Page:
Lissa Evans’ fourth novel, Crooked Heart, brings to the table a new story with old bones. Set in World War 2 England, one would expect it to be another historical drama, rife with tales of heroism and loss, of tragedy and hope. As you traverse the pages however, you find humour in the place of sadness and playfulness in the place of seriousness. Evans’ background in children’s books and comedy shines through in this surprisingly light-hearted and charming book.
Noel Borstock, the ten year old grandson of wealthy ex-suffragette Mattie is sent to St. Albans to escape the Blitz in London. Noel, whose “book-smarts” and independence make him quite the unpopular boy at school, teams up with thirty six year old Vera Sedge, known as Vee, a woman who juggles caring for her mute mother and chronically lazy son while managing her dwindling finances and her self inflicted crises. The two form an unlikely partnership; Noel’s unusually calm demeanour and seriousness for a young boy conflicts with Vee’s erratic, often energetic and nervous nature, creating many humorous confrontations. While the war may destroy opportunities for many, Vee and Noel find their fortunes turning as they swindle the kind-hearted folk of their neighbourhood through a shared love of quiet thrills and adventure.
Evans’ playful tone and warming narration turn a war-torn England into a perilous and unusual adventure. Though ravaged by conflict, Evans paints World War 2 England in an almost comically casual way, with blackout regulations and evacuation seen more as an inconvenience than a necessity. While many historical dramas portray the war as a time of hardship and resilience, Crooked Heart takes a surprisingly different approach. The novel portrays the main characters warmly as being happier to go about their daily lives as if nothing has changed, the normality only undermined by the unlikely duo’s absurd schemes of money-making.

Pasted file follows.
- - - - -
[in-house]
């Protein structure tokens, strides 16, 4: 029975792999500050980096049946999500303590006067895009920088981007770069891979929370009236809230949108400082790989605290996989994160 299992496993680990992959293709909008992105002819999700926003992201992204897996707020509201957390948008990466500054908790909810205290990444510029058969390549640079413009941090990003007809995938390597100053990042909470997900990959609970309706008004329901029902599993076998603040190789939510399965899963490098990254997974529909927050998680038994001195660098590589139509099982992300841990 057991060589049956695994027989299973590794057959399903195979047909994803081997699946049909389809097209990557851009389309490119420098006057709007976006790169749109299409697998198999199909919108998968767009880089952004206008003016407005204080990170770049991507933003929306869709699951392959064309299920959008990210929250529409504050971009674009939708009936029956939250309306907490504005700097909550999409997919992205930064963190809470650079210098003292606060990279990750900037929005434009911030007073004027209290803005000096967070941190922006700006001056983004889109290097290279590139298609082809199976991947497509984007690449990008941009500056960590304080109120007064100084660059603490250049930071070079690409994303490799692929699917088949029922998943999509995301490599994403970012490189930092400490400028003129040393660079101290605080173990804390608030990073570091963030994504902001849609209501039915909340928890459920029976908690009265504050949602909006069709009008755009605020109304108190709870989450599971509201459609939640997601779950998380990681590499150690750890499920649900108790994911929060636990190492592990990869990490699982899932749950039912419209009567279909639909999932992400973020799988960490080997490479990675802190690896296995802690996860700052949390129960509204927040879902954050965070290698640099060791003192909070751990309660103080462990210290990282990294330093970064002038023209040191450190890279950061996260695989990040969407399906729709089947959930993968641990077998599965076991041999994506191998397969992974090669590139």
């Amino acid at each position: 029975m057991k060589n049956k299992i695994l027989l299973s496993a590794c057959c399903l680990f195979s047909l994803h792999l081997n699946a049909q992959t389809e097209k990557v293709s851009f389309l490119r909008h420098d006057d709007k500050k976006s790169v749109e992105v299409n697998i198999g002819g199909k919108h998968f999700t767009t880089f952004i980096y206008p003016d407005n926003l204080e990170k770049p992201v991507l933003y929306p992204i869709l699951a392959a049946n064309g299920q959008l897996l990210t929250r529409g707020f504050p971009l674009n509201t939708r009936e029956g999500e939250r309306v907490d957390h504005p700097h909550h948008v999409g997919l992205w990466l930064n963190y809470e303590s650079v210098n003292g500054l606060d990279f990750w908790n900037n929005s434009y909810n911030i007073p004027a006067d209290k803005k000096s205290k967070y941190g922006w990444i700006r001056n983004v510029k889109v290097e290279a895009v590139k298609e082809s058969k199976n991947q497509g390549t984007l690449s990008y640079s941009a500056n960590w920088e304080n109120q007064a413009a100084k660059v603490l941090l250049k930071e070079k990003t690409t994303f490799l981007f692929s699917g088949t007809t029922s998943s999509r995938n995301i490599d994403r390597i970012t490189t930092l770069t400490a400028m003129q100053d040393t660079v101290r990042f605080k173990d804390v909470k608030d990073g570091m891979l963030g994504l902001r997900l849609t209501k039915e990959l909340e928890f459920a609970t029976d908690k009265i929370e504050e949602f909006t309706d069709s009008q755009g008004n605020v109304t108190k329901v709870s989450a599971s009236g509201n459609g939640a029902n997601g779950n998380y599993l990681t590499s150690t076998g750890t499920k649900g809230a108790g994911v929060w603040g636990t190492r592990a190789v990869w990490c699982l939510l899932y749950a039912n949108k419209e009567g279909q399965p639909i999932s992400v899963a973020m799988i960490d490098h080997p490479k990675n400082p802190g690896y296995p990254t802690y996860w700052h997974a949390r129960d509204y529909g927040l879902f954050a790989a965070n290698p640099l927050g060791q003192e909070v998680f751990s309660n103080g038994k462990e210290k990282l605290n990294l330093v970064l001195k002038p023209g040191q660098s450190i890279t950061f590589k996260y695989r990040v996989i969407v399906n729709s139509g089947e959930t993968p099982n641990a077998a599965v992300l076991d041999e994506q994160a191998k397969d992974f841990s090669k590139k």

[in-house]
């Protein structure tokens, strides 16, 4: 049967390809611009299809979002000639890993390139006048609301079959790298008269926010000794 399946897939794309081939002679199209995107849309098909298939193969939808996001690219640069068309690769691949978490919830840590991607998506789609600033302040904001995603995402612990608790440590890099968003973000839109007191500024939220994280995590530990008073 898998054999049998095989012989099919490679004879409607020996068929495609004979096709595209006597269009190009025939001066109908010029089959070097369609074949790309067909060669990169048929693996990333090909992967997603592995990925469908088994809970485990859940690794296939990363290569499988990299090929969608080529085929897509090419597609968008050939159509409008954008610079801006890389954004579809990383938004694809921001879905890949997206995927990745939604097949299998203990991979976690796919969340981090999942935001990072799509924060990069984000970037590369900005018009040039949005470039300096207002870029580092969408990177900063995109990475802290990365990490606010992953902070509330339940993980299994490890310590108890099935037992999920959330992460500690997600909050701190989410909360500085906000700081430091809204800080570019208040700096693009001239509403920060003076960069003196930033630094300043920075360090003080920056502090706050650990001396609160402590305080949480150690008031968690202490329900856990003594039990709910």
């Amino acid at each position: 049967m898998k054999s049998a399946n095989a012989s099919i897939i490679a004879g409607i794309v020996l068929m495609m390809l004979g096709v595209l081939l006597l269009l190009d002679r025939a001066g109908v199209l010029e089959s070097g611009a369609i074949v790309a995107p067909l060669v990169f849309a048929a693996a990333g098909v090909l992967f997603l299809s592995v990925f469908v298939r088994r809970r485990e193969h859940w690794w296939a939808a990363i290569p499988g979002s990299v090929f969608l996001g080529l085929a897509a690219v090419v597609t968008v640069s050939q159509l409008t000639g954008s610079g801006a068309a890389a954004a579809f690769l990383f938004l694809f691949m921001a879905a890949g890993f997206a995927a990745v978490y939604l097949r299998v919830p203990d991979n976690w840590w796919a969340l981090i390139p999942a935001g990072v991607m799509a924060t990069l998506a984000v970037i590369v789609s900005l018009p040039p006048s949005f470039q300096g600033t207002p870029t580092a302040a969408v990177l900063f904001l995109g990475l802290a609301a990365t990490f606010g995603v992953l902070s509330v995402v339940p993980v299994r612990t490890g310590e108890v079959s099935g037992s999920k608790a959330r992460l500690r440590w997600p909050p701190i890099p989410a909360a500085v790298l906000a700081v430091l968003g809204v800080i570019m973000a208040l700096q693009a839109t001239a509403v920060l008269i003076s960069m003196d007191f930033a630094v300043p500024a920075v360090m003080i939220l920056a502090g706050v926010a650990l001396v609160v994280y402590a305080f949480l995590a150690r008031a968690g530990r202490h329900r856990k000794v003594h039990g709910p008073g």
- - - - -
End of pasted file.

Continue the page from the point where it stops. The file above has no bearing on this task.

Employing idioms from that time, Evans portrays the environment with casual accuracy without getting lost in the details. Escapees of London are called “vaccies” and families gather to “listen over the wireless.” The story’s setting is rendered with an immediacy as if written while awaiting an air raid siren or packing belongings for evacuation. War time tales of filtering dyed government petrol or passing off whale meat as cod remind us that while the characters of Crooked Heart are content to go about their daily lives, the world is falling apart.
Despite the heroics of World War 2, Evans portrays our protagonists as deeply flawed and morally incorrect denizens, not quite saints or criminals. Like snake oil vendors, Vee and Noel use their deceptiveness and cunning to outwit the citizens of St. Albans. As they con their would-be donors into handing over what little they have to a bogus “Dunkirk widows and orphans collection”, you may still find yourself effortlessly falling in love with the scamming duo: Vee a caring mother, frequently gives up her rations for her lazy son and Noel is just a young boy looking for adventure and motivation after the loss of his closest family members. Through their partnership we see the two of them blossom as characters, branching out from the darkness of their unfortunate situations: Noel finding renewed hope and motivation in life and Vee realising the joys of caring for the young boy.
Despite at times bordering on the absurd, Crooked Heart still offers a charmingly easy and investing read, with lively and appealing characters .While filled with the hardships of war, Evans also presents us with a fun and joyous ride, a refreshing approach to the traumas of war.